New releases dominate most popular IT stories of 2009

Compiled by Patrick Avenell

SYDNEY, NSW: The biggest computer and IT stories of the year are a fine mix of new hardware, new software, new microarchitecture and new directions. Although some of the biggest brands made the most popular list, two relatively new players attracted a lot of interest during the year.

The biggest IT story by a considerable amount concerned the evolving story of SuperSpeed USB 3.0. In September, it was reported that wide adoption of the new file transfer technology will have been completed by 2010. The flash device form factor of the unit is expected to hit 200 million units one year later. According to the analyst quoted in this story, attach rates of USB 3.0 will be 70 per cent faster than the current 2.0 standard.

An emerging global player in computer hardware, ViewSonic gazumped its rivals in 2009, with more interest in its latest hardware releases than any other brand. Formerly a vision specialist, ViewSonic’s computer hardware range took off in 2009, with the November launch of new notebooks and media centres proving popular with readers.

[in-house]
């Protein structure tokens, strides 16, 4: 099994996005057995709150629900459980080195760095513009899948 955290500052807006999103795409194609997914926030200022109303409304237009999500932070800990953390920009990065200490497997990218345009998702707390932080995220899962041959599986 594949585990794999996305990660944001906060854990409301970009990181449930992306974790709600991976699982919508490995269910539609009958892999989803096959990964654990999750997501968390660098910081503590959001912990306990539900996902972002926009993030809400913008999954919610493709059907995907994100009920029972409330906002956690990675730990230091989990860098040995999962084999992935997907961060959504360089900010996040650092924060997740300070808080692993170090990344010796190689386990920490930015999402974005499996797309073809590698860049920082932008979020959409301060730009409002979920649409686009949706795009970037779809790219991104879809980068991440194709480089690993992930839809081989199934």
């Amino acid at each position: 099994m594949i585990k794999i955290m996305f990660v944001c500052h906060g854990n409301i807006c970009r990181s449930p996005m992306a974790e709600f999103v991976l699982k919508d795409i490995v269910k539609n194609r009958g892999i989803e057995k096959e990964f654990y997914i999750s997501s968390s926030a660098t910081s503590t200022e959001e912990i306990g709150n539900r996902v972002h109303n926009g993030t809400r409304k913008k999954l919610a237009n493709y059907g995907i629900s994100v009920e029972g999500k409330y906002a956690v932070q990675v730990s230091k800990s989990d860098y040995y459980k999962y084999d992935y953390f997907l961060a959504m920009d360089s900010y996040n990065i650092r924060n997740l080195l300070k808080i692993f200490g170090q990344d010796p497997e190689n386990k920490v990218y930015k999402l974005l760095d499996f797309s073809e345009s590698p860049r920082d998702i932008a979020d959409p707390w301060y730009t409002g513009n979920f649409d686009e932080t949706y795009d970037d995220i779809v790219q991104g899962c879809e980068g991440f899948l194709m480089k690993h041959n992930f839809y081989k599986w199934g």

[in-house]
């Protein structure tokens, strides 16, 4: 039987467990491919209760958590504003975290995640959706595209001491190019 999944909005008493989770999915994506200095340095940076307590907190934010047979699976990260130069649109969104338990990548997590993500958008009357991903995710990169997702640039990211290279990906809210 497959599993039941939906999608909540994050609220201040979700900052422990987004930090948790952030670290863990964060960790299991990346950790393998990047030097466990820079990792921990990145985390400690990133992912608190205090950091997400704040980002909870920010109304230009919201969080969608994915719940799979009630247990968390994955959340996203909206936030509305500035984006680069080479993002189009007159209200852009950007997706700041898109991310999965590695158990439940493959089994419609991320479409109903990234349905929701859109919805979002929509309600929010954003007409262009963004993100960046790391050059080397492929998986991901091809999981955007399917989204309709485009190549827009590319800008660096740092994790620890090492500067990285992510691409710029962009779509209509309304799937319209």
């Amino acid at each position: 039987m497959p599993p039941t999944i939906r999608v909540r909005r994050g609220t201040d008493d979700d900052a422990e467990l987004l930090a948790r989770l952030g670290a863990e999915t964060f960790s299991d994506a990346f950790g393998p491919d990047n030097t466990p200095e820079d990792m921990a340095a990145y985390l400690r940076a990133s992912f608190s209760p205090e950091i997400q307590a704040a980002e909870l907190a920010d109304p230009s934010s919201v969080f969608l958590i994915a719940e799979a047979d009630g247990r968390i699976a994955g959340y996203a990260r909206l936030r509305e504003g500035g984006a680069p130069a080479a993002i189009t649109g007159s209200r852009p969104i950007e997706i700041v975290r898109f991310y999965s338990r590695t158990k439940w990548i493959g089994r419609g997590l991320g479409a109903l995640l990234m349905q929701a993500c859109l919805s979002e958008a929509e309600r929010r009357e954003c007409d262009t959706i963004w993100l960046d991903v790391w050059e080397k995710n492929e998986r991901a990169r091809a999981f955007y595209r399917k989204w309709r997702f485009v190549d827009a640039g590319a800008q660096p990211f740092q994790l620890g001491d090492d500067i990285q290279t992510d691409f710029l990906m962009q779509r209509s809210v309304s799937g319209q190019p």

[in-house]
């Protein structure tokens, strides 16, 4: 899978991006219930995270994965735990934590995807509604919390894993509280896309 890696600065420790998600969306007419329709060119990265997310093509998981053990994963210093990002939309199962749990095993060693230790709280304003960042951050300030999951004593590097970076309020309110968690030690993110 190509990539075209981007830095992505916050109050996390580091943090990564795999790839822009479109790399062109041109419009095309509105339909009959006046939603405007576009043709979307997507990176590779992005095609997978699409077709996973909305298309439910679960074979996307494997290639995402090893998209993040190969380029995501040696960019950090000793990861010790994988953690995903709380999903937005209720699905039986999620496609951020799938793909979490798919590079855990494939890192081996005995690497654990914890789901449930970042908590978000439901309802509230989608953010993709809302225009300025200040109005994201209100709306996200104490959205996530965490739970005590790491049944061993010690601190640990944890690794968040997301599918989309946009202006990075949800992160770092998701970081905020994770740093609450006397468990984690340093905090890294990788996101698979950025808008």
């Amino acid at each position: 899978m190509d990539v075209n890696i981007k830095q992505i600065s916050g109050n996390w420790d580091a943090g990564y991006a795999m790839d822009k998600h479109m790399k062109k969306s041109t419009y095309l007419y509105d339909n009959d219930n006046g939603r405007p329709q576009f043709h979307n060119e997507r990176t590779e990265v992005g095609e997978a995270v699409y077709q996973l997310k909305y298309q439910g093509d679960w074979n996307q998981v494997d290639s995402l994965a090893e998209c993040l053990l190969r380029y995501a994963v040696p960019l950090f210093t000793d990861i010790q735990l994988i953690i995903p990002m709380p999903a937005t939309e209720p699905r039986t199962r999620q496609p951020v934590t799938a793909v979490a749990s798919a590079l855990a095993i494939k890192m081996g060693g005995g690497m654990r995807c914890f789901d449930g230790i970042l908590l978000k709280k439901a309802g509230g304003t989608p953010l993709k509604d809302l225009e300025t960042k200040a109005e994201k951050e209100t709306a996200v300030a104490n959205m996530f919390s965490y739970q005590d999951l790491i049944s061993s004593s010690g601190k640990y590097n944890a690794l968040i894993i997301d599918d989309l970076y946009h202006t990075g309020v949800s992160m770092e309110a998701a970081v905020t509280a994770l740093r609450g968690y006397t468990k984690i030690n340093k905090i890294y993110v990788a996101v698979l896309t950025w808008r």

Arguably the biggest software release of the year was Windows 7, which held an antipodean launch in October. Interestingly, the stories stemming from this release were not as popular with readers as a follow-up piece one month later concerning the Windows 7 Family Pack. This software bundle was released to cater to multiple users within the home, allowing families to receive multiple licences at a discounted rate.

Next on the list was a global scoop for Current.com.au. After relaunching its computer hardware range at the start of the year, Samsung announced a number of new initiatives in early December. These included the introduction of a tablet form factor to its range and transition to an all-LED monitor range. Also on the Samsung agenda are multitouch monitors and notebooks, and more 3D.

Intel had a very exciting year in 2009, with the computer chip manufacturer releasing its Core i7 mobile processors. Described as the fastest computer chips ever, the new processors feature Turbo Boost Technology, which is marketed as being able to accelerate the processer clock speed by up to 75 per cent to match workloads.

The Top 5 Computer/IT stories of 2009:

1. SuperSpeed USB 3.0 to see broad adoption by 2012
2. New ViewSonic  HD media players and notebooks
3. Microsoft making Windows 7 more accessible for families
4. Samsung to sell tablets, make all monitors LED by H2 2010
5. Intel launches ‘fastest computer chips ever’

Tomorrow on Current.com.au, the Top 5 Whitegoods stories of 2009.

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